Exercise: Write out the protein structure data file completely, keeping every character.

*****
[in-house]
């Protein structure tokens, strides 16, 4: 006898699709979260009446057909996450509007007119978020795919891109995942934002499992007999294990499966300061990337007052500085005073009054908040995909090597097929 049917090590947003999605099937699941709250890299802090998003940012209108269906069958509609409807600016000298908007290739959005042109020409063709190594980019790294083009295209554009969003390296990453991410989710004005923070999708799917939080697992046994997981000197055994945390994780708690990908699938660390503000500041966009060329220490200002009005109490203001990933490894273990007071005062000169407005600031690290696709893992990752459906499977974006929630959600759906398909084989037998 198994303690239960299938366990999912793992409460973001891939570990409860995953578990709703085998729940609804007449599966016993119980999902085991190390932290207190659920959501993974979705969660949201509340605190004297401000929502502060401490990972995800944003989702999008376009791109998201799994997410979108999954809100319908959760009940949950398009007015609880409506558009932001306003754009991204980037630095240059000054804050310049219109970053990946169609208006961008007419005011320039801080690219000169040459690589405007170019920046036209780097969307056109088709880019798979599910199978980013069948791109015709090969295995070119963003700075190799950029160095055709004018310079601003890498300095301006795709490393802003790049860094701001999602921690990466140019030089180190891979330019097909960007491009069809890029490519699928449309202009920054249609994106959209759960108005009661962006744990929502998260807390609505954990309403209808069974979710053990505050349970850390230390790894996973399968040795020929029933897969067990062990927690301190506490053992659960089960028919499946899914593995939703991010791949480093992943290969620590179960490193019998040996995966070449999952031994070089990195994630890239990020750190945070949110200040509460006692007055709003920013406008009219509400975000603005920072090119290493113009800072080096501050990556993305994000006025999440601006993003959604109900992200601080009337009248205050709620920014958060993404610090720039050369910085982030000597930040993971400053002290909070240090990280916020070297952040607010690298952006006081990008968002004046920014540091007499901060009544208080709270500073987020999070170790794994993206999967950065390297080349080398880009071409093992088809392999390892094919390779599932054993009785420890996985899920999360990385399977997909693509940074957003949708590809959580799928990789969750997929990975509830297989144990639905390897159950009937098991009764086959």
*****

[in-house]
């Protein structure tokens, strides 16, 4: 006898699709979260009446057909996450509007007119978020795919891109995942934002499992007999294990499966300061990337007052500085005073009054908040995909090597097929 049917090590947003999605099937699941709250890299802090998003940012209108269906069958509609409807600016000298908007290739959005042109020409063709190594980019790294083009295209554009969003390296990453991410989710004005923070999708799917939080697992046994997981000197055994945390994780708690990908699938660390503000500041966009060329220490200002009005109490203001990933490894273990007071005062000169407005600031690290696709893992990752459906499977974006929630959600759906398909084989037998 198994303690239960299938366990999912793992409460973001891939570990409860995953578990709703085998729940609804007449599966016993119980999902085991190390932290207190659920959501993974979705969660949201509340605190004297401000929502502060401490990972995800944003989702999008376009791109998201799994997410979108999954809100319908959760009940949950398009007015609880409506558009932001306003754009991204980037630095240059000054804050310049219109970053990946169609208006961008007419005011320039801080690219000169040459690589405007170019920046036209780097969307056109088709880019798979599910199978980013069948791109015709090969295995070119963003700075190799950029160095055709004018310079601003890498300095301006795709490393802003790049860094701001999602921690990466140019030089180190891979330019097909960007491009069809890029490519699928449309202009920054249609994106959209759960108005009661962006744990929502998260807390609505954990309403209808069974979710053990505050349970850390230390790894996973399968040795020929029933897969067990062990927690301190506490053992659960089960028919499946899914593995939703991010791949480093992943290969620590179960490193019998040996995966070449999952031994070089990195994630890239990020750190945070949110200040509460006692007055709003920013406008009219509400975000603005920072090119290493113009800072080096501050990556993305994000006025999440601006993003959604109900992200601080009337009248205050709620920014958060993404610090720039050369910085982030000597930040993971400053002290909070240090990280916020070297952040607010690298952006006081990008968002004046920014540091007499901060009544208080709270500073987020999070170790794994993206999967950065390297080349080398880009071409093992088809392999390892094919390779599932054993009785420890996985899920999360990385399977997909693509940074957003949708590809959580799928990789969750997929990975509830297989144990639905390897159950009937098991009764086959």